• utm_term: This is the parameter suggested for paid search to identify keywords for your ad. If you’re using Google Adwords and have enabled “autotagging”, then you don’t need to worry about this. Otherwise, you can manually pass the keywords from your search terms through this parameter so that you can see which keywords convert the most. Note that this parameter is reserved explicitly for search. (Examples: “toast”, “butter”, “jam”)

If you’d like UTM parameters to persist in subsequent calls, you’ll need to manually add those fields in the context.campaign object of your event call. For example:"97980cfea0067", {}, {  campaign: {
   name: "TPS Innovation Newsletter",
   source: "Newsletter",
   medium: "email",
   term: "tps reports",
   content: "image link"

You can also store the values in cookies and/or localStorage and use Analytics.js Middleware to enrich the payload for subsequent calls.

Learn more about the semantics with each UTM parameter. The key isn’t to stick with the definitions that closely, but to be consistent within your own analytics system.

Proper UTMs use

A marketing campaign is a single marketing message across several platforms, media, and channels, with a consistent and clear call-to-action.

Since the marketing campaign is from off-domain to your storefront (on your property or domain), then it’s critical to use the proper and consistent UTM params across all of your channels:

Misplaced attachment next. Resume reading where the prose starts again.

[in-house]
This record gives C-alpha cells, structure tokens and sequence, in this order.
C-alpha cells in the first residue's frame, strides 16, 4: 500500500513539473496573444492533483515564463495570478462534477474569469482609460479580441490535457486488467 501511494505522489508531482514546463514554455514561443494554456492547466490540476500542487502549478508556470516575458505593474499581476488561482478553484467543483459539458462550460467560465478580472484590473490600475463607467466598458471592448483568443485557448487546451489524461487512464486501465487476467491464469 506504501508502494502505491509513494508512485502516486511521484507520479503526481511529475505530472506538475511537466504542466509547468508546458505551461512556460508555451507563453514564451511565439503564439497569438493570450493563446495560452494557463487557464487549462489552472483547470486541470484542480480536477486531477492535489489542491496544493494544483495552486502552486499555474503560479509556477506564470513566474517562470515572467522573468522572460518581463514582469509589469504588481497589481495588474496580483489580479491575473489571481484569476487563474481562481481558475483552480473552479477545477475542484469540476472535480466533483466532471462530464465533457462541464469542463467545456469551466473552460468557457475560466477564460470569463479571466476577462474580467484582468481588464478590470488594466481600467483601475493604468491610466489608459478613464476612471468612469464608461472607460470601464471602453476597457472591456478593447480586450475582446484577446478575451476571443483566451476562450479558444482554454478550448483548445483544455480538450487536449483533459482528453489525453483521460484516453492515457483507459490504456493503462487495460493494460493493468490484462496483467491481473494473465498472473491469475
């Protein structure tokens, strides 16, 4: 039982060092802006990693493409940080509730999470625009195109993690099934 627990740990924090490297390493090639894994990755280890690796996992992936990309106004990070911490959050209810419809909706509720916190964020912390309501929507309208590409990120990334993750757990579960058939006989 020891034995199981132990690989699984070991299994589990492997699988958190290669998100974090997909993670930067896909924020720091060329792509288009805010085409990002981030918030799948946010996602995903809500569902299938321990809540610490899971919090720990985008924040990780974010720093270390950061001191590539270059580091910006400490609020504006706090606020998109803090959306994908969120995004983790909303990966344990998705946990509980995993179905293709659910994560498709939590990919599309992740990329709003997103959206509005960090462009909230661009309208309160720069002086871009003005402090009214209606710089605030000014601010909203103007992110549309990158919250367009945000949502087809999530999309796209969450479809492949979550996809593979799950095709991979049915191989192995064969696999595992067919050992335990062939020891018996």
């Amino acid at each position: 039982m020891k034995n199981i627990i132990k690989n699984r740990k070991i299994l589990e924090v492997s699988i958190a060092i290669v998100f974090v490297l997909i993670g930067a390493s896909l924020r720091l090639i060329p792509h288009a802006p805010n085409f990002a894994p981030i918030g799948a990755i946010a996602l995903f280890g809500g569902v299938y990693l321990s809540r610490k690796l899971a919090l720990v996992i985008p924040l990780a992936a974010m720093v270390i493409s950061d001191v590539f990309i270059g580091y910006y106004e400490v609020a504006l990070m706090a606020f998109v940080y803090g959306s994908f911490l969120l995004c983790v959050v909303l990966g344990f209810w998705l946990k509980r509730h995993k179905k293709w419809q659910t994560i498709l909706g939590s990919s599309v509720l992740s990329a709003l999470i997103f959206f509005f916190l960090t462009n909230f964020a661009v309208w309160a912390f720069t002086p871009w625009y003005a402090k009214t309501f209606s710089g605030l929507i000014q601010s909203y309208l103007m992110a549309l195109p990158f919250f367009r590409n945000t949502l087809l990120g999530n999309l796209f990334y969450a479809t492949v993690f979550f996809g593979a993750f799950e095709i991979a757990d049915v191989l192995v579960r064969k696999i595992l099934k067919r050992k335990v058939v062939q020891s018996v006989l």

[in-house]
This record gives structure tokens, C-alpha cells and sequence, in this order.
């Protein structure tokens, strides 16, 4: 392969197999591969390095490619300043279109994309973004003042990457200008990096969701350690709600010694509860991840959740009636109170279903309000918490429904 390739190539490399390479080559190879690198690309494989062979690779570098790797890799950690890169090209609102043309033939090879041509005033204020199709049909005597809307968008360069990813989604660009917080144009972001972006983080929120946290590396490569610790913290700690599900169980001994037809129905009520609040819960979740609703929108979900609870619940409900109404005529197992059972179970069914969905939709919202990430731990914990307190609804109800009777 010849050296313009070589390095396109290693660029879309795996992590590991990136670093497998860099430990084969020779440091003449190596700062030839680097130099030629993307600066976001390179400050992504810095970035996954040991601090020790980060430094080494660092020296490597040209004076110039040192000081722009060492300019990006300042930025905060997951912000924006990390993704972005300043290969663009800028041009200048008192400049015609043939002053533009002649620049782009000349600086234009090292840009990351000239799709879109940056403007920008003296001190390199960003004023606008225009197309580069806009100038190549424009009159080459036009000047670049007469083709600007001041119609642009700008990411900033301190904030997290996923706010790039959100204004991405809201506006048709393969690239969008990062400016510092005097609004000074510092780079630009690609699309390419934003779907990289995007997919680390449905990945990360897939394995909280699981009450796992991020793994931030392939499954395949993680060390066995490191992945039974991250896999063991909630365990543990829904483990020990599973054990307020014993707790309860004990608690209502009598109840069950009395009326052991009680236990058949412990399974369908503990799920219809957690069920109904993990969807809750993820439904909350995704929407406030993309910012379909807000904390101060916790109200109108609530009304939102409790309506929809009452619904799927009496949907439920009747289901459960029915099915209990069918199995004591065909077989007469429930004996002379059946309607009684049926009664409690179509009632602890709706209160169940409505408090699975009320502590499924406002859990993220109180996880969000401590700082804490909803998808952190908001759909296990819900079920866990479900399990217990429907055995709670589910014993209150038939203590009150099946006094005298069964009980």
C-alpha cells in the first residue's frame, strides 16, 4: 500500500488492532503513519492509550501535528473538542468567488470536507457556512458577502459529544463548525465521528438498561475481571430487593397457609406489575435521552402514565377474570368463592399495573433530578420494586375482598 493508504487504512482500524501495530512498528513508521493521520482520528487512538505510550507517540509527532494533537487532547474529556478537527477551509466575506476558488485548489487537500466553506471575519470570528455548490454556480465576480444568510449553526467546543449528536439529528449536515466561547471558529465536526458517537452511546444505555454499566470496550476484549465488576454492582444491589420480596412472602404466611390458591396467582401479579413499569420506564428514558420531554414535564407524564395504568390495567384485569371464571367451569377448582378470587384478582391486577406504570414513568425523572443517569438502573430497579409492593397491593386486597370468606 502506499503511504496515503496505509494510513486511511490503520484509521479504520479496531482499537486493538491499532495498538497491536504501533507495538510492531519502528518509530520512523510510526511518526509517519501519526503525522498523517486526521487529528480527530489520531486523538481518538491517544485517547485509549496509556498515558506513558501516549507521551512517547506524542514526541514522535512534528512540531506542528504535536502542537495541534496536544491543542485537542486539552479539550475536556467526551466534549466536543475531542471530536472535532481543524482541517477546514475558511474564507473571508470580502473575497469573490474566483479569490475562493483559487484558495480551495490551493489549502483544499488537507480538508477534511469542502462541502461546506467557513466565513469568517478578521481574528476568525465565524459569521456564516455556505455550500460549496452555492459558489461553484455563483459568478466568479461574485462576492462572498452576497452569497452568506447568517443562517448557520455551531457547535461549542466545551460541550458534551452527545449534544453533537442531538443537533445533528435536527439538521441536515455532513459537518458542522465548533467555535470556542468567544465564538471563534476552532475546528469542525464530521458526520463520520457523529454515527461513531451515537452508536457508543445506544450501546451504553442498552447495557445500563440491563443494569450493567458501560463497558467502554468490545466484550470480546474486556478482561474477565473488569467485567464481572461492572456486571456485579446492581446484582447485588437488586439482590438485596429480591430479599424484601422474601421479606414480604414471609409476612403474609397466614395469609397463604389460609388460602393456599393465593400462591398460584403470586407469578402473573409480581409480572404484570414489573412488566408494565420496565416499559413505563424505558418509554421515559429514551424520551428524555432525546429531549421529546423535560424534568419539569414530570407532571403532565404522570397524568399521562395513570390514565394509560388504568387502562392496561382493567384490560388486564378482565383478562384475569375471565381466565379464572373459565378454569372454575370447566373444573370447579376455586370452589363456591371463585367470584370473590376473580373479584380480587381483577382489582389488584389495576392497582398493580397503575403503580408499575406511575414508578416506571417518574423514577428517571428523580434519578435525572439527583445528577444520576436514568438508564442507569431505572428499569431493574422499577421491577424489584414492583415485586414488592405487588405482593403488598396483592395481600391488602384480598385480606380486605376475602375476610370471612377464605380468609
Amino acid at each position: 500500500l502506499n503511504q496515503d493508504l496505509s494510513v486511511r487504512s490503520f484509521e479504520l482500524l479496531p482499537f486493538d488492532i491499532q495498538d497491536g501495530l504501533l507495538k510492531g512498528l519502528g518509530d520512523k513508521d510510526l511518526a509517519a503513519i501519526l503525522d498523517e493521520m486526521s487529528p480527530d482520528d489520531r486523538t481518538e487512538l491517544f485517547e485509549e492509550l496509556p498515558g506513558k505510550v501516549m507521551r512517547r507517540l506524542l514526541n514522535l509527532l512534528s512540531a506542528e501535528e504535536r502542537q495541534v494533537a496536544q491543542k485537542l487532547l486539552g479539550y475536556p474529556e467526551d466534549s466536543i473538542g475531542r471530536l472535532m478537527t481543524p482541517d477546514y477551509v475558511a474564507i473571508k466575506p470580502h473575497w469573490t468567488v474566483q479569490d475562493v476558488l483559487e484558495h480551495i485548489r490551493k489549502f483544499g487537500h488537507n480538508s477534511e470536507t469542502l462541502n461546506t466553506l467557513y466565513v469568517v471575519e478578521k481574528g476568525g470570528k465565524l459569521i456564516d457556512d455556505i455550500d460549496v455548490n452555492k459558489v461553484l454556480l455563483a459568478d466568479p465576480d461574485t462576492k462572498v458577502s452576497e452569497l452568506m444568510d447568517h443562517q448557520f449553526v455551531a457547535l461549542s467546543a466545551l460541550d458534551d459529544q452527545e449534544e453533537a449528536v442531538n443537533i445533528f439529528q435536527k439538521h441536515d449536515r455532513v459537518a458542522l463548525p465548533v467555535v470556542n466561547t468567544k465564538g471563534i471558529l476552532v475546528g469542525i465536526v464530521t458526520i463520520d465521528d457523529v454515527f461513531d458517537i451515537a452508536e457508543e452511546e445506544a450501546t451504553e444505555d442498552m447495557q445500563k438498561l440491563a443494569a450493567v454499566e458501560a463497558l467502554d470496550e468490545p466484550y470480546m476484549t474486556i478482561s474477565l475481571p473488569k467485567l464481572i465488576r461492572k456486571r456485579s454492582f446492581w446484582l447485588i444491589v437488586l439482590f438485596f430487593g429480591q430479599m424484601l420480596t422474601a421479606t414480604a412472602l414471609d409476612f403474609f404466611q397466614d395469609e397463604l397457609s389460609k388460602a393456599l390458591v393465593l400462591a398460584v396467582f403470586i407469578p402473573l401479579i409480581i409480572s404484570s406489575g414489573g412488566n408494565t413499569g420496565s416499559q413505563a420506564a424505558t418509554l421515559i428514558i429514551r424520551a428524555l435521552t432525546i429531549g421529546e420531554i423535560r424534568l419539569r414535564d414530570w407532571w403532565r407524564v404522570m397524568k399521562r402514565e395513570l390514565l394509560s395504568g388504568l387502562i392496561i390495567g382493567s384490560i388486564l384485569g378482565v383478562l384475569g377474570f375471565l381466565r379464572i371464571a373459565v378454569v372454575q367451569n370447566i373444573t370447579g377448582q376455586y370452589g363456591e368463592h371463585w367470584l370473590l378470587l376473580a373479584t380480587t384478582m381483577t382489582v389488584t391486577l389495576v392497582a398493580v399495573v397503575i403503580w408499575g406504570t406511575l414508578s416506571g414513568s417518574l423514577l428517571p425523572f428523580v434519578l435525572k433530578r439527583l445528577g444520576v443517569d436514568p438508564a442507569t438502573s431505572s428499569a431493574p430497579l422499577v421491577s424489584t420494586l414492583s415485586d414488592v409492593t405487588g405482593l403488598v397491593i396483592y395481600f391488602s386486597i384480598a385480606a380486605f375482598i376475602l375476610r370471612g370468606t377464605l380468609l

• Emails

  • Paid acquisition

  • Guest blog post in partner’s newsletter

  • Article in the news

  • Offline events / in real life / meat space

Your UTM parameters would match a pattern such as:

  • Having the same utm_campaign across all channels

  • Different utm_source and utm_medium depending on the channel

  • If you were on paid acquisition, the placement of the display ad would determine what goes in utm_content

  • If you were using paid search, the term would be utm_term

An example would be a National Toast Day campaign. This campaign would include emails, paid acquisition (with AdRoll and Facebook Ads), organic social (Twitter), and promotional content on partners’ blogs.

Channel UTM Campaign UTM Medium UTM source
Email national-toastday email
News national-toastday news toastnation
AdRoll national-toastday display adroll
Facebook national-toastday paid-social facebook
Twitter national-toastday organic-social twitter

Having the consistent UTM parameters naming convention simplifies the downstream analysis and the ease of querying across dimensions, such as within the campaign, which medium or source was the best. Or which placement of the display ad led to the most conversions.

Learn more about measuring ROI of marketing campaigns with SQL and UTM parameters.

What device are they using? Cross-device tracking

It’s common for customers to discover you on their desktop before making the purchase much later on their phone. How do you tie all of these events back to the same customer so you can understand which marketing activities on what screens are responsible for conversions?